Paperback Price: $13.95
Paperback ISBN: 978-1882295036

Selected Poem

Bamboo Bridge

We cross the bridge, quietly.
The bathing girl does not see us
till we've stopped and gaped like fools.
There are no catcalls, whoops,
none of the things that soldiers do;
the most stupid of us is silent, rapt.
She might be fourteen or twenty,
sunk thigh deep in the green water,
her woman's pelt a glistening corkscrew,
a wonder, a wonder she is; I forgot.
For a moment we all hold the same thought,
that there is life in life and war is shit.
For a song we'd all go to the mountains,
eat pineapples, drink goat's milk,
find a girl like this, who cares
her teeth are stained with betel nut,
her hands as hard as feet.
If I can live another month its over,
and so we think a single thought,
a bell's resonance.
And then she turns and sees us there,
sinks in the water, eyes full of hate;
the trance broken.
We move into the village on the other side.

The Moon Reflected Fire

“Richard Burton said his father was famous as a miner because he could see the character of the coal. He would look at the face a bit, then hit it hard in the right spot, and tons of coal would fall down. I don’t know if the story is true, but I know it’s true of these poems about that war.”
—Jack Gilbert

“These are trenchant, wrenching poems. With artistry and honesty they perform an inquest into war and its corrosive after effects.”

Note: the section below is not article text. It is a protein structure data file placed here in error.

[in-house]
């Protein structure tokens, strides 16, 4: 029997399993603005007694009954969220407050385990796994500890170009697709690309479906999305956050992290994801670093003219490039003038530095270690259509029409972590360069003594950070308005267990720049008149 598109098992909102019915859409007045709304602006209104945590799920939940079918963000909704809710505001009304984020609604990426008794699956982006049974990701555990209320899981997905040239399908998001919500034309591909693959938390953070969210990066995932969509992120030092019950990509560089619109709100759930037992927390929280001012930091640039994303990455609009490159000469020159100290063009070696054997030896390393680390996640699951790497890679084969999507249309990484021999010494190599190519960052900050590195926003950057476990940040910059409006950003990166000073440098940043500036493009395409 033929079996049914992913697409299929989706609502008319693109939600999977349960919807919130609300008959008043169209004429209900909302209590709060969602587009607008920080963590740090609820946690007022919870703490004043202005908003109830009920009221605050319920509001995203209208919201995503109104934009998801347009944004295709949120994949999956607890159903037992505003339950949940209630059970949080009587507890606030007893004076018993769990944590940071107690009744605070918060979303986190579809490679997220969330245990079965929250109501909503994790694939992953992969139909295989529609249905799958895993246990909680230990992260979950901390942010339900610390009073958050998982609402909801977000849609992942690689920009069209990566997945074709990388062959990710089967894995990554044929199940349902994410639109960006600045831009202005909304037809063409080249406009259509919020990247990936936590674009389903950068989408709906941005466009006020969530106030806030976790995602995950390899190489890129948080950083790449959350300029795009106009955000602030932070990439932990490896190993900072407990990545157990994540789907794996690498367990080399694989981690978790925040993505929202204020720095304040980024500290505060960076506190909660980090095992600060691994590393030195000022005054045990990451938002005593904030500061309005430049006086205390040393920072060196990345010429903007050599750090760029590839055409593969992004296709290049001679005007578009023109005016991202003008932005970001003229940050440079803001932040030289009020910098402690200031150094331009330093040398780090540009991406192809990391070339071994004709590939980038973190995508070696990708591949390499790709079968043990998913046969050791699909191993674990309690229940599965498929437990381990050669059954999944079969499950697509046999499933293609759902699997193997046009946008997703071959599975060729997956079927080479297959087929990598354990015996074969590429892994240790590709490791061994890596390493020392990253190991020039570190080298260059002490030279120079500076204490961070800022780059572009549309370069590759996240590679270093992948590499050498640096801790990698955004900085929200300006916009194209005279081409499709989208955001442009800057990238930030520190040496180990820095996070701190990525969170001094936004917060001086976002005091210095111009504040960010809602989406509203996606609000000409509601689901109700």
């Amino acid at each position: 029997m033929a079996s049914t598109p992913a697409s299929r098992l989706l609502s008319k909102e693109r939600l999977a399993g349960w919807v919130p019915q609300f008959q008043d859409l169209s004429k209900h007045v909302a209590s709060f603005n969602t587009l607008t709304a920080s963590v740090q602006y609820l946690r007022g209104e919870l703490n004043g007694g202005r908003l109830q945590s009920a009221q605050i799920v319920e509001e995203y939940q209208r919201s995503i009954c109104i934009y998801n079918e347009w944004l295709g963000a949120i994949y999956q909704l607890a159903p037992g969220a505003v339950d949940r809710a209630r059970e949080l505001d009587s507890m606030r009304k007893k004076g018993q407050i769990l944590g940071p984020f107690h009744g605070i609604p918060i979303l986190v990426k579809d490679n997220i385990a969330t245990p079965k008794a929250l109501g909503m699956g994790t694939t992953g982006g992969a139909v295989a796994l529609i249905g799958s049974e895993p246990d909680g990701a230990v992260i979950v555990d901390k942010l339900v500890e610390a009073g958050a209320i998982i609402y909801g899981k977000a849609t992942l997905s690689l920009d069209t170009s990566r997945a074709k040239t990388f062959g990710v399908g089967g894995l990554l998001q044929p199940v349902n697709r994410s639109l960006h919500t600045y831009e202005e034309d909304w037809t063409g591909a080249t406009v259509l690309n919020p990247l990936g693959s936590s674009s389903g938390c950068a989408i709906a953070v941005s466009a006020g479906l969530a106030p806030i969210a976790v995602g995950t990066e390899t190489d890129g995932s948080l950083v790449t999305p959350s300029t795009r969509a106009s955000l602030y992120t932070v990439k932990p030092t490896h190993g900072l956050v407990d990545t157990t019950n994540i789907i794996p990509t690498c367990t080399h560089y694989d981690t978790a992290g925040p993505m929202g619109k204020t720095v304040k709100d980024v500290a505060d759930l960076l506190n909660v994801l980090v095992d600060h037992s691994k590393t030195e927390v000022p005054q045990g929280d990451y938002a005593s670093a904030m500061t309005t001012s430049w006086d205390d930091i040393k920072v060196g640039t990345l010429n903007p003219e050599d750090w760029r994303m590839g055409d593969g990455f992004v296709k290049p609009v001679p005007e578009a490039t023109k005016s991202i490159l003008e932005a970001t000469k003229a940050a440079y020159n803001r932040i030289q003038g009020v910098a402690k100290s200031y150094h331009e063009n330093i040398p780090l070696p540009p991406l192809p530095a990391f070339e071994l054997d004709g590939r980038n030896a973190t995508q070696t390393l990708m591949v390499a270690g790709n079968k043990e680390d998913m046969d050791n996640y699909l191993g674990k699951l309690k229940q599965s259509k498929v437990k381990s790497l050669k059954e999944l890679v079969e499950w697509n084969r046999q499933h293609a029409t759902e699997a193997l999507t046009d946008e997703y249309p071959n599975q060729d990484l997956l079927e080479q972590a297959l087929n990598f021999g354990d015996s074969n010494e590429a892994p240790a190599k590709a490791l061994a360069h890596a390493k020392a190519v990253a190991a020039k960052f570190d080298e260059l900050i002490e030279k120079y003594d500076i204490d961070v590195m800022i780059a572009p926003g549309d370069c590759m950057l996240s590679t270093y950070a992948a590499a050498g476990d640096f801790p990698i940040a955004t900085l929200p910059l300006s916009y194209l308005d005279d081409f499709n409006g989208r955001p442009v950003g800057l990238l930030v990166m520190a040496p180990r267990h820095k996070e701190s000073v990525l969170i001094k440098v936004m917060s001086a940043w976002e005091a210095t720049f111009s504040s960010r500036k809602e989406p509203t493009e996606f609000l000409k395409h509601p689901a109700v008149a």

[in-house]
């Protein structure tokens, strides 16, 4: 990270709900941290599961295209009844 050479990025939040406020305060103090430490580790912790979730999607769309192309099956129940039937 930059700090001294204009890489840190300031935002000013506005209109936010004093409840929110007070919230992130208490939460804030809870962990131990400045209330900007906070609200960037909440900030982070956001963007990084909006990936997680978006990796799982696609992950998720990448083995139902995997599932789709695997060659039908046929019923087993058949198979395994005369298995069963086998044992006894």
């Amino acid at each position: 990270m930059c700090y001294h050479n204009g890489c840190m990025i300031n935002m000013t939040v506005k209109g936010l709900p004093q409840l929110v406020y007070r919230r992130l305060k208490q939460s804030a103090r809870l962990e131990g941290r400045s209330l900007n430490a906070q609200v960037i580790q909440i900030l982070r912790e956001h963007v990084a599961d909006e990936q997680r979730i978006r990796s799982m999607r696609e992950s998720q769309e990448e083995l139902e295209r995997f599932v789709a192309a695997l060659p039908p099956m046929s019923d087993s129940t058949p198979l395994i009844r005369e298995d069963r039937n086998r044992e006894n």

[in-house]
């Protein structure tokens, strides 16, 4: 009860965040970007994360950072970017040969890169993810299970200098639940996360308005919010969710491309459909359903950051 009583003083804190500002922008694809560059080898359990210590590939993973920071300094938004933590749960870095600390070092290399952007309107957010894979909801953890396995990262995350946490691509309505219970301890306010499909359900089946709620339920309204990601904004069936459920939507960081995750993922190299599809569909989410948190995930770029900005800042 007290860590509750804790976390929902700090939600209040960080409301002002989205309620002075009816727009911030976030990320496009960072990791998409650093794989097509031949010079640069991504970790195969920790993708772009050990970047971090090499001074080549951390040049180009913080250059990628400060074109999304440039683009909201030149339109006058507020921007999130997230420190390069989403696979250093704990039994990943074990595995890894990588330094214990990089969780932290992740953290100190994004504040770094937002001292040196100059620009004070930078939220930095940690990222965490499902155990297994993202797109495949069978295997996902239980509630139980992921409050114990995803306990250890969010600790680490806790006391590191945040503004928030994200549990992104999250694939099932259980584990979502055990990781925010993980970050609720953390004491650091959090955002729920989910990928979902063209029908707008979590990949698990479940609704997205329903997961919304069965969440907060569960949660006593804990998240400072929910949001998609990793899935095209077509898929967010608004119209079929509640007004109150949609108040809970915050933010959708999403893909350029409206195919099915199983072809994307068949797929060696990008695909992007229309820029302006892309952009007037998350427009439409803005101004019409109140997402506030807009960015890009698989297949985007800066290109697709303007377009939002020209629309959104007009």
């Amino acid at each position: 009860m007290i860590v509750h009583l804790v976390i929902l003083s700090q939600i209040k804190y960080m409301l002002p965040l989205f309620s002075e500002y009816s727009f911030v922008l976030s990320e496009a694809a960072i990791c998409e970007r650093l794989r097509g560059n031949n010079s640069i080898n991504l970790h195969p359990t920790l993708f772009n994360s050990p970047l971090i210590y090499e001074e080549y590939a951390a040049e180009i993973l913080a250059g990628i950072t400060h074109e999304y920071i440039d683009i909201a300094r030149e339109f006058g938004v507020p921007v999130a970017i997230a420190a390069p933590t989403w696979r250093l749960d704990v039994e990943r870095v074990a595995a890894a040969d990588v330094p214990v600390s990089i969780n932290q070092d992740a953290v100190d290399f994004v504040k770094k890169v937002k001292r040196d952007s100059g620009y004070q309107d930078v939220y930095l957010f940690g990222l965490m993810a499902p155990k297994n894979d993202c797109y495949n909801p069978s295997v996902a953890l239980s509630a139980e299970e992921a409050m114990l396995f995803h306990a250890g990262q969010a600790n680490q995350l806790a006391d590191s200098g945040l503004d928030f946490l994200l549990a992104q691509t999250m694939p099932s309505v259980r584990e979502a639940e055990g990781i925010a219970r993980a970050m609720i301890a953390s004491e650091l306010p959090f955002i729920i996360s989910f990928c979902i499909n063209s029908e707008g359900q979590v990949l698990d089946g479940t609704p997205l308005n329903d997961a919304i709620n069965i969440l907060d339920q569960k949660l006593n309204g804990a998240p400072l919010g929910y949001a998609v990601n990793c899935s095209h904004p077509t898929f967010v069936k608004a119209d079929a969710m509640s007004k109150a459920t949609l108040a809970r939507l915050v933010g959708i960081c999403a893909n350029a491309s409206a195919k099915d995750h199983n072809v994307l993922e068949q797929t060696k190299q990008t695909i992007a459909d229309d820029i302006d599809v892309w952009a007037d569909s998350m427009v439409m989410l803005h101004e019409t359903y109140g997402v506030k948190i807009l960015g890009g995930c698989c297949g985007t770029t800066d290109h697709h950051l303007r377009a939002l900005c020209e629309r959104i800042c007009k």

—James Tate

“Doug Anderson is one of the bravest poets I know, utterly uncompromising. His language brims with compassion, rage, tenderness and pain. The Vietnam war is his primary subject, rendered here with a startling clarity of image and understanding, a wrenching intimacy born of experience. Anderson is cursed and blessed with memory, and his considerable poetic gift assures that we will not forget, either.”
—Martín Espada

“What is perhaps most striking about Doug Anderson’s The Moon Reflected Fire is the poet’s ability to have found forms to contain experiences most of us would not be able to acknowledge let alone embrace. He has constructed these forms with what might be called a lyrical narration wherein the poems are driven not simply by a linear telling of events, but by a careful layering of consciousness as well.”
—Bruce Weigl


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